Downtime and / or data loss in 2012 should be unacceptable (sure, there’s maintenance and migrations to consider, etc) to any SaaS providers and the costs associated with them should be VERY expensive. There are various ways to handle the fail-over configurations of MASTER / SLAVE relationships for this design and MySQL’s replication and / or a continuent solution may be the right one for you regarding this critical topic and again, YMMV. I’ve used a combination of solutions in the past, but the basic premise is to keep it as simple as possible while maintaining near 100% uptime and redundancy across the MASTER / SLAVE clusters.

There are many great articles available on the web that go into this concept in much greater detail than I will, with this one being one of the top resources available.

HOWTO : nginx, Starman / Plack and Catalyst

In this short tutorial, I will demonstrate how to use nginx as a frontend web proxy and Starman as a backend web server running a Catalyst application.

It assumes you already know about PSGI, Catalyst, nginx and how to install all the required libraries and perl modules.

Requirements :

First, we’ll configure nginx to run as our lightweight http server.  (If you require SSL, please make sure your ./configure command includes the –with-http_ssl_module option and that you have the openssl and pcre libraries already installed)

I’m going to require a ssl connection with a self signed certificate (you can follow the instructions here on how to set that up). I will also be redirecting all http requests to https via the web server (which is the best way to handle this).

In your nginx directory (mine was installed at /usr/local/nginx) edit your conf/nginx.conf file :

... (params)
http {
... (params, default server, etc)
  server {
    listen 80;
    location / {
      rewrite         ^/(.*)$$1 permanent;

  server {
    listen        443 ssl;
    gzip on;
    ssl_certificate /usr/local/nginx/conf/server.crt;
    ssl_certificate_key /usr/local/nginx/conf/server.key;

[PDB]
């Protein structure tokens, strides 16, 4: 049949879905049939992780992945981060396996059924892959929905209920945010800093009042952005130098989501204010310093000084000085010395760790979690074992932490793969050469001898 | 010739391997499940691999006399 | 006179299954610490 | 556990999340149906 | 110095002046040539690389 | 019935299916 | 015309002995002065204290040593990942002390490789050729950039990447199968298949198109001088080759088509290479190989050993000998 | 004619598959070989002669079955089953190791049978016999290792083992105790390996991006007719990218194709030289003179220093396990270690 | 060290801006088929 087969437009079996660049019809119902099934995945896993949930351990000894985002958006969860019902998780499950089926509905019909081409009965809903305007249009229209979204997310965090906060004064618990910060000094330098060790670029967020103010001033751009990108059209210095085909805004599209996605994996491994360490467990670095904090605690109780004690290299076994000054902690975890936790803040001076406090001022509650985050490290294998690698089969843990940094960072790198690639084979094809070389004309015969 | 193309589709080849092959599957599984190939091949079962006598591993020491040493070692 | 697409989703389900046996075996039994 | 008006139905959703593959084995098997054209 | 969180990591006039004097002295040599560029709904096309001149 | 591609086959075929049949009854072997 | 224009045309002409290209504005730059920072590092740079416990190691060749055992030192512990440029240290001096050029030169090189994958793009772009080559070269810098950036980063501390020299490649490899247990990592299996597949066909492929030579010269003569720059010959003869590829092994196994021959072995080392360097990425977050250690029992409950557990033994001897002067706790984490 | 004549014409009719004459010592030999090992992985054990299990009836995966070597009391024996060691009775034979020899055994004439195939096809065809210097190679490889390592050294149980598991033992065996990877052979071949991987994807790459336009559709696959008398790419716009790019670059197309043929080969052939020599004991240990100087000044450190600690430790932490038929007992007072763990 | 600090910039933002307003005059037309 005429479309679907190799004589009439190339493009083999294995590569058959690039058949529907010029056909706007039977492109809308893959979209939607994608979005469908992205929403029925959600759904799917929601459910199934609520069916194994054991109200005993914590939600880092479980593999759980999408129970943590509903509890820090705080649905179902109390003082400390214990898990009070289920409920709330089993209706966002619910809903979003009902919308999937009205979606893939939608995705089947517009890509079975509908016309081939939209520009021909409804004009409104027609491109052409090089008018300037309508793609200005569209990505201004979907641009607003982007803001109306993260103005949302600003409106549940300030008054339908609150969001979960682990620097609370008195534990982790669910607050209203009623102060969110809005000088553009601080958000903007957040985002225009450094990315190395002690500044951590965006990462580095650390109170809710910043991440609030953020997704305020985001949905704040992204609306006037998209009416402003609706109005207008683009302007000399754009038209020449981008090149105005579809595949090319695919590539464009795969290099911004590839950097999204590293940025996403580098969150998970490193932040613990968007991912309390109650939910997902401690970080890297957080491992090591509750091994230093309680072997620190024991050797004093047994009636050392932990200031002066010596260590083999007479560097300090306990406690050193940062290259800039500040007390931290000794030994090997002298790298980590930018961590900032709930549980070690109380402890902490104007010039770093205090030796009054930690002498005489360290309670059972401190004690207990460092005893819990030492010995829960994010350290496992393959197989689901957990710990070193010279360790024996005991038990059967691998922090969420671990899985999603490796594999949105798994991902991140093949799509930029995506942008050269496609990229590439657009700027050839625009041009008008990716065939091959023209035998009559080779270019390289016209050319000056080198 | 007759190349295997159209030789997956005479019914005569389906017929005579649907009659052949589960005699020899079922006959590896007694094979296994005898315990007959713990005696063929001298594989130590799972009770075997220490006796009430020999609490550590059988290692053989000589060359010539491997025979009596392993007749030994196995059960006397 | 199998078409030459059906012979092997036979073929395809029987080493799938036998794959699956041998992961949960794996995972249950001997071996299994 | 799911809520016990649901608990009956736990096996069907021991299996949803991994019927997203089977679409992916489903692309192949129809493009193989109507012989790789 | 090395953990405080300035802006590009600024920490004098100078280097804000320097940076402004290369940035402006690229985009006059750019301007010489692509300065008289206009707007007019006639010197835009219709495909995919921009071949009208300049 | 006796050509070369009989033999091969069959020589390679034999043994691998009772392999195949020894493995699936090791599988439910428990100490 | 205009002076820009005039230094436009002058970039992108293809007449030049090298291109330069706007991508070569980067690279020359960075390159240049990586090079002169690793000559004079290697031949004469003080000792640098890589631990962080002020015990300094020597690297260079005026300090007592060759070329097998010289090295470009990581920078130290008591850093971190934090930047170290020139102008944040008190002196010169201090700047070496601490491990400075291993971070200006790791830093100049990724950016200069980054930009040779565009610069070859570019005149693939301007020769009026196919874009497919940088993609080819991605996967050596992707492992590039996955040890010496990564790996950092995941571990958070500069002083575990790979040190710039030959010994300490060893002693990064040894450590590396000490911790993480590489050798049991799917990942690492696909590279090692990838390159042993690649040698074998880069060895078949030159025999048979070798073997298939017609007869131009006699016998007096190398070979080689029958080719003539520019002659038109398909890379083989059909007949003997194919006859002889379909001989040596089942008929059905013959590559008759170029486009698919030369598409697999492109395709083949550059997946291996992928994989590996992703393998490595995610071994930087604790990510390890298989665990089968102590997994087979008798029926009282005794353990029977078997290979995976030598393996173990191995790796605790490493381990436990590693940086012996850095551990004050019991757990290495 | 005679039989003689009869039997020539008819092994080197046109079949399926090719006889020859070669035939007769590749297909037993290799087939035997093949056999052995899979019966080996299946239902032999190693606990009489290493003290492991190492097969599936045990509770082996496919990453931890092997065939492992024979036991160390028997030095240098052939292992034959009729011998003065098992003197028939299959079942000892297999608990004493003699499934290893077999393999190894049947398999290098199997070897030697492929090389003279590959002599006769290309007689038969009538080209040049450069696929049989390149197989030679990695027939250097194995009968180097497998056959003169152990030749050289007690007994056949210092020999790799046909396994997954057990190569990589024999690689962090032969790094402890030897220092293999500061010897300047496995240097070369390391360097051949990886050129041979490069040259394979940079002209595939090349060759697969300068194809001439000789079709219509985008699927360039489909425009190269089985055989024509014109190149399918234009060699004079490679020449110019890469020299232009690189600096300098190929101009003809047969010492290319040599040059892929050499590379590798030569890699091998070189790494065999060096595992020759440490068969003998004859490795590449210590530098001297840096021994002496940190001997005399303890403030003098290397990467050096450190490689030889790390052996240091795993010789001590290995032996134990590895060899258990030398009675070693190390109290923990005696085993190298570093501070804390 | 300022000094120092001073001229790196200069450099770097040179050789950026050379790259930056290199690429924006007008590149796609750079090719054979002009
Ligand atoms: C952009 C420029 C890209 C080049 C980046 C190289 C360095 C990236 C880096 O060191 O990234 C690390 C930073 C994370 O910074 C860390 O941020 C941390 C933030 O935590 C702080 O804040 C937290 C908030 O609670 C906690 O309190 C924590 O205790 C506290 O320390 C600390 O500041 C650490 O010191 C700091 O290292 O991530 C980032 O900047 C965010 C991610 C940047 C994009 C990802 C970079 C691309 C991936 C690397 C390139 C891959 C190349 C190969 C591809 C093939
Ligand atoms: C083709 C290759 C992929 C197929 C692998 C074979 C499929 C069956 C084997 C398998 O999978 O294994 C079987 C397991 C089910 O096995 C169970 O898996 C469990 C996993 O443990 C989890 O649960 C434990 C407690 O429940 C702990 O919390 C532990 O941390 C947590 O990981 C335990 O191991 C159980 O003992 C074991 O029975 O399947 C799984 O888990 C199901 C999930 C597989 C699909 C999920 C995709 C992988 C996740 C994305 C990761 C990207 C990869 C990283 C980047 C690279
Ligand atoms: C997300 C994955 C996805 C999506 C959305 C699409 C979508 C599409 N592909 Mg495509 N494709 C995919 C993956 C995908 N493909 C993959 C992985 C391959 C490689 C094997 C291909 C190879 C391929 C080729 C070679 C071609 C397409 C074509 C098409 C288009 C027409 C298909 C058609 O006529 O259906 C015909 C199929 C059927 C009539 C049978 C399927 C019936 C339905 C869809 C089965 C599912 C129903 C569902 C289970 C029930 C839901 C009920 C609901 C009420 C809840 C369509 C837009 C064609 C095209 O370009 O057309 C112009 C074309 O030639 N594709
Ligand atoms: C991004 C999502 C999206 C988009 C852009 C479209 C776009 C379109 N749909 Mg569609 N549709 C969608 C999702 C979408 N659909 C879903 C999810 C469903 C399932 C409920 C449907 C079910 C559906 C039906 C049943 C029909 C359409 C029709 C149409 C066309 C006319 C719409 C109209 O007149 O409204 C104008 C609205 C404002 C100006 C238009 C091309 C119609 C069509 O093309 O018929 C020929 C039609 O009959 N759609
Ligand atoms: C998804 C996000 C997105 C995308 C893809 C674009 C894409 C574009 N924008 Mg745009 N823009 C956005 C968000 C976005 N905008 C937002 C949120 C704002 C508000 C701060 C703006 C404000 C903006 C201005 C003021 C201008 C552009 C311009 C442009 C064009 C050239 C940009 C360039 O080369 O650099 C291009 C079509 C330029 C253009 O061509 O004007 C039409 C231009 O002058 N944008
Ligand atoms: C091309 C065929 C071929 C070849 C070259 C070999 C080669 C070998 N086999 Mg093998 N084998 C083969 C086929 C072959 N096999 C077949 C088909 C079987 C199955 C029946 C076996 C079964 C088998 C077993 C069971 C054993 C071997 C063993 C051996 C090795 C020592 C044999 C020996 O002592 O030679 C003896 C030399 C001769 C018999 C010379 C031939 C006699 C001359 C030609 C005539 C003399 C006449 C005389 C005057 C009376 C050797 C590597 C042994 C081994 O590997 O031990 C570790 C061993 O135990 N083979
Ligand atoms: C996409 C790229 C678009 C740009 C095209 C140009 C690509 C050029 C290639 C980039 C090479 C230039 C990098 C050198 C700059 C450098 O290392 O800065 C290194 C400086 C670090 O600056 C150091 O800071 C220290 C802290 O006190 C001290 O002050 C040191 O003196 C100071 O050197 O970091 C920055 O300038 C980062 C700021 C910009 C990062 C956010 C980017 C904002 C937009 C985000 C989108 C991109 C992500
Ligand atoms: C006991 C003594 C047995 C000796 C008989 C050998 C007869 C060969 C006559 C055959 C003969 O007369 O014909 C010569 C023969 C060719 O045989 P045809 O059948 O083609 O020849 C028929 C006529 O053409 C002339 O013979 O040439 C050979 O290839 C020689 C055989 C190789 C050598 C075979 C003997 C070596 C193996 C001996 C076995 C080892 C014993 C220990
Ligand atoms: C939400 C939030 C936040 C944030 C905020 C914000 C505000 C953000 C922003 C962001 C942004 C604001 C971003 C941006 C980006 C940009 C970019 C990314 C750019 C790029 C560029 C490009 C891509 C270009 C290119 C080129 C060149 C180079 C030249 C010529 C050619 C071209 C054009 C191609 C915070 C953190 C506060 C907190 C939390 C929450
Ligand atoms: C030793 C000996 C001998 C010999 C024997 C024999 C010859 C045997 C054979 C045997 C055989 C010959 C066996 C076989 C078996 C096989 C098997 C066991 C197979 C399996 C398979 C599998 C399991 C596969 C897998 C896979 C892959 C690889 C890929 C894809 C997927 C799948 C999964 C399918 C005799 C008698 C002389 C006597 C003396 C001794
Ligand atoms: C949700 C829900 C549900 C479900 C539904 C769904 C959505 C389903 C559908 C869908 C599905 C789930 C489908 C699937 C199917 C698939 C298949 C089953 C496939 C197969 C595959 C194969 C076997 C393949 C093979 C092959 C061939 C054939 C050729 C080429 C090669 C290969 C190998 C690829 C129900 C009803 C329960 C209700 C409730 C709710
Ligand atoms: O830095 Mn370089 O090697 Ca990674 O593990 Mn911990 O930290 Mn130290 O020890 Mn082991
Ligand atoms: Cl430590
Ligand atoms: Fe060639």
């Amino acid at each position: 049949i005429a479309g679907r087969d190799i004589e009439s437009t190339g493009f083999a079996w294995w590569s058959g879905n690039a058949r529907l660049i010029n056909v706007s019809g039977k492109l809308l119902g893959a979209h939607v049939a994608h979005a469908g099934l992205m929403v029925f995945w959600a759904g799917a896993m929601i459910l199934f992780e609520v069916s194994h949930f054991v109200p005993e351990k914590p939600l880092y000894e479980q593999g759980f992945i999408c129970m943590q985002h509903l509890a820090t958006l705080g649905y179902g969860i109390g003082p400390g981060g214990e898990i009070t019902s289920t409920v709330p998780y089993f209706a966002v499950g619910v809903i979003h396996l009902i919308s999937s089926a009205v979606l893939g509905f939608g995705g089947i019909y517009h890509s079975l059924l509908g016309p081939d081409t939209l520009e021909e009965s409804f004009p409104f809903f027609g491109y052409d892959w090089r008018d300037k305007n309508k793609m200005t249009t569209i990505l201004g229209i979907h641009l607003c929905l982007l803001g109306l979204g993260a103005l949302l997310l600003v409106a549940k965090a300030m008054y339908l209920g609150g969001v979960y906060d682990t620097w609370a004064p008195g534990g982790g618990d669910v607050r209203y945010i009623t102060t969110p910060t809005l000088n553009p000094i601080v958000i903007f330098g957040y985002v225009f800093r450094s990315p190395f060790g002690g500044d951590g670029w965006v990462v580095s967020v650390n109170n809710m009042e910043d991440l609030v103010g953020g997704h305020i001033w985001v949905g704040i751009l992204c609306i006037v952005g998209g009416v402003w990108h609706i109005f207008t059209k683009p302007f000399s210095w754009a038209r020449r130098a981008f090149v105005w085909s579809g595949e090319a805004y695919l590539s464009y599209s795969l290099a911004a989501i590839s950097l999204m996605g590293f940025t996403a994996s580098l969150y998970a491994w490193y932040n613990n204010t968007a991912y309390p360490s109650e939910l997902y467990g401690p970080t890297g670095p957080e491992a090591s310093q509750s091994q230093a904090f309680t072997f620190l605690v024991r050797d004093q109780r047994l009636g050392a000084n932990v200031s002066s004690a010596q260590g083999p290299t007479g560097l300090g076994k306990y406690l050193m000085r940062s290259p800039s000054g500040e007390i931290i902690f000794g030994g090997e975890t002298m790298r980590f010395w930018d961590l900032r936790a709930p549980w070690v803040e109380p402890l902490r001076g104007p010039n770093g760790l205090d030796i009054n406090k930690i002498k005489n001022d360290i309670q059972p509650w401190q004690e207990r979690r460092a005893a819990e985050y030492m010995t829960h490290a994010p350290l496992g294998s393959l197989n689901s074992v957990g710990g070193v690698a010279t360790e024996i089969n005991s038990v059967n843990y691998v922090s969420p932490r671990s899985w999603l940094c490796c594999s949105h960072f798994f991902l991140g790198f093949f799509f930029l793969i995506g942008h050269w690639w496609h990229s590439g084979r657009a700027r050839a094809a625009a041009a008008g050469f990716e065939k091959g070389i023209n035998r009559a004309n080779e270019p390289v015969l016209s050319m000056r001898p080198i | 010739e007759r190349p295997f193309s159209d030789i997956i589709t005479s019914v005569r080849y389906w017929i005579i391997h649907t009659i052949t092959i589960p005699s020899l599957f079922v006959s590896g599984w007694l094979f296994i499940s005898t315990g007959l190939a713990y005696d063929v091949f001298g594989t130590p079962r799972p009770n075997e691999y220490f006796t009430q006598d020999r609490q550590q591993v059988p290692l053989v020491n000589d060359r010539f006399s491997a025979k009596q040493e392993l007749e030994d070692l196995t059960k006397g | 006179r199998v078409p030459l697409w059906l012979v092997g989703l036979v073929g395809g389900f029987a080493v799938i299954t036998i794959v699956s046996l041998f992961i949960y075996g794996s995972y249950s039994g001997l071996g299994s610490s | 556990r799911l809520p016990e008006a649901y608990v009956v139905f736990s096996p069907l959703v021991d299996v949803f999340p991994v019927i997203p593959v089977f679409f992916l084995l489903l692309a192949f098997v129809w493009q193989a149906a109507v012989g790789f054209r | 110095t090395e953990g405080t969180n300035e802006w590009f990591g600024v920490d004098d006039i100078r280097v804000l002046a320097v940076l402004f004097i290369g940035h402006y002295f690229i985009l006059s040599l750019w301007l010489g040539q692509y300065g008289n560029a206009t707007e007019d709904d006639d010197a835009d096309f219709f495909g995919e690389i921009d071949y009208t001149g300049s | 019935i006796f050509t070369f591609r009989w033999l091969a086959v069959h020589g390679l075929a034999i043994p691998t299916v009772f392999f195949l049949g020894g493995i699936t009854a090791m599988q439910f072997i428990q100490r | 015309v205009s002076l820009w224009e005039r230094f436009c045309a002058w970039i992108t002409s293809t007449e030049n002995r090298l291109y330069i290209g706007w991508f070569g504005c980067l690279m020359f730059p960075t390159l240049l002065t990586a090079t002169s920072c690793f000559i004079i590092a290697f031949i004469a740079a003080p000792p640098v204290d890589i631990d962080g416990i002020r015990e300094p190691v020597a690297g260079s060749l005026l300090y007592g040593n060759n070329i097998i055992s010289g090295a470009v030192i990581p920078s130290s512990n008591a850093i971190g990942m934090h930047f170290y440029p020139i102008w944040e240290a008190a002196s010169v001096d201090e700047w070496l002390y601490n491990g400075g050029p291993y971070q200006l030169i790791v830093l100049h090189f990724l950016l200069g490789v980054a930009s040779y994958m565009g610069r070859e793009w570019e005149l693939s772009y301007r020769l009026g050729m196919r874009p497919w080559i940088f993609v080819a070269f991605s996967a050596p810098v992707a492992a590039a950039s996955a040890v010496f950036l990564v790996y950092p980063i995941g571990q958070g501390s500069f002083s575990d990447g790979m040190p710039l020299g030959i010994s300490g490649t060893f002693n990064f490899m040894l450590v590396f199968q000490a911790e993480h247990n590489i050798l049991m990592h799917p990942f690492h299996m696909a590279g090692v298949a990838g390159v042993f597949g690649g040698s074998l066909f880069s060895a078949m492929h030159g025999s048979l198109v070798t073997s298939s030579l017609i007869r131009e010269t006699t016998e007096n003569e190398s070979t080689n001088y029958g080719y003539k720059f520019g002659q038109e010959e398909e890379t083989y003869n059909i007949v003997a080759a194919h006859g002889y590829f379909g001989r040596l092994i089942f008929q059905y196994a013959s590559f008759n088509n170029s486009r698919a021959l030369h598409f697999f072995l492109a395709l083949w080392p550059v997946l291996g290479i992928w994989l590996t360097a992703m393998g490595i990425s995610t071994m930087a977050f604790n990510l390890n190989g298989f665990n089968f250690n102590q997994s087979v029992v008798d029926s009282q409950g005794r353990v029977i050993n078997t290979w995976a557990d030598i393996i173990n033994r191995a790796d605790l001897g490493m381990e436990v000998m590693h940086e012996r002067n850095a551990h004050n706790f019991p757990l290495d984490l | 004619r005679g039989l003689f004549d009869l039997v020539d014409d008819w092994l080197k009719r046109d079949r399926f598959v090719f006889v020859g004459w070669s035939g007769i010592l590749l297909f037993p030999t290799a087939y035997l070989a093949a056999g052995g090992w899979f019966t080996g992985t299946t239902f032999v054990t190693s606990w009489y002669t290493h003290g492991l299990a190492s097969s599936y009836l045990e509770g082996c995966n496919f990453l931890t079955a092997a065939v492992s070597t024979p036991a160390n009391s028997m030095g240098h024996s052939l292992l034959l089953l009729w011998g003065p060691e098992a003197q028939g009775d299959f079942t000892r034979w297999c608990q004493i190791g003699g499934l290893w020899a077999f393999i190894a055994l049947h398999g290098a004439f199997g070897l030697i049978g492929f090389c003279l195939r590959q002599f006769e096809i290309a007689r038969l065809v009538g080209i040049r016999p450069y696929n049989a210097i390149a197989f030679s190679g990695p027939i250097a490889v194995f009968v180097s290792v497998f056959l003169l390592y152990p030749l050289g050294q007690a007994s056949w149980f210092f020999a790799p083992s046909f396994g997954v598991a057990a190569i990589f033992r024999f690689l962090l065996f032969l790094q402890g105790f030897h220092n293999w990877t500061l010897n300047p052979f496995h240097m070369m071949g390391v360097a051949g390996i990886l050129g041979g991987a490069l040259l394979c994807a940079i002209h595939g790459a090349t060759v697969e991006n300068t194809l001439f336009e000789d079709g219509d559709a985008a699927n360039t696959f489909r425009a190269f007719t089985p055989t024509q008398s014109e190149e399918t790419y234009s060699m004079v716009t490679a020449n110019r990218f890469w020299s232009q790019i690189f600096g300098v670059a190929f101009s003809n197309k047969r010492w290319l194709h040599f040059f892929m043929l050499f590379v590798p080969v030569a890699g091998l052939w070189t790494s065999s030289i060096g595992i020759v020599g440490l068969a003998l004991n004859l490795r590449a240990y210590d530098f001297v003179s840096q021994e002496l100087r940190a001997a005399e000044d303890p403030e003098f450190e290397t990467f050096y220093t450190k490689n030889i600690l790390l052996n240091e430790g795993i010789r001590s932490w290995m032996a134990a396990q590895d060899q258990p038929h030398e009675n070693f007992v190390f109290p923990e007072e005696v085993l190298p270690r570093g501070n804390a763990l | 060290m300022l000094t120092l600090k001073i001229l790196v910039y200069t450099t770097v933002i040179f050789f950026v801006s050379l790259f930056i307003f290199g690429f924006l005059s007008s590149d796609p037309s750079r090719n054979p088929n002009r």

#you may need or want to set additional ssl parameters (cipher, etc)

    location / {
      proxy_set_header Host $http_host;
      proxy_set_header X-Forwarded-Host $http_host;
      proxy_set_header X-Real-IP $remote_addr;
      proxy_set_header X-Forwarded-For $proxy_add_x_forwarded_for;
      proxy_set_header X-Forwarded-Port 443; #this is important for Catalyst Apps!
      proxy_pass http://localhost:5000; #changed from http://localhost:5000/ which was causing double forward slash problems in the url

  location /static {
    root /data/users/MyApp/root;
    expires 30d;

This assumes that your static content will be servered by nginx and not your Catalyst App, and that when you start your starman server, you’ll be using port 5000.

To get your Catalyst up and running using Starman, install the Plack and Starman via cpanminus as well as the Catalyst::Engine::PSGI module for PSGI integration. Once all of your modules are installed, you’ll need to create a app.psgi file.  You can do so manually, or via the script/ command in your Catalyst App directory.

As I found out here from my own answer, when using a front-end web proxy, you’ll need to add a small bit of information to your .psgi file (Catalyst::Engine::PSGI docs), here’s an example of mine :

#!/usr/bin/env perl
use strict;
use warnings;

use Plack::Builder;
use MyApp;

my $app = sub { MyApp->run(@_) };

builder {
 enable_if { $_[0]->{REMOTE_ADDR} eq '' } 

If your instance of nginx is running on a different server, you may need to set this configuration variable in your Catalyst App (doesn’t hurt to add it regardless of your situation) :

MyApp->config(using_frontend_proxy => 1)

Start starman (currently defaults to 5 processes and port 5000) :
$ starman script/erp.psgi

Start nginx
$ sudo /usr/local/nginx/sbin/nginx

At this point, all of your requests should be automatically redirected to Nginx should be handling all of your static content used by your Catalyst app, and as long as Starman is running in the background on port 5000, your requests and responses should be handled accordingly and in a timely manner! 😉

In a production production environment, you may want to tweak some of your settings in the nginx.conf file and then create a startup script for both nginx and your Starman server. I also haven’t touched on any of the logs associated with Starman / Plack and your Catalyst app, or how to handle the ip addresses (nginx if forwarding the $remote_addr as `X-Real-IP` in the header) for access / error logs…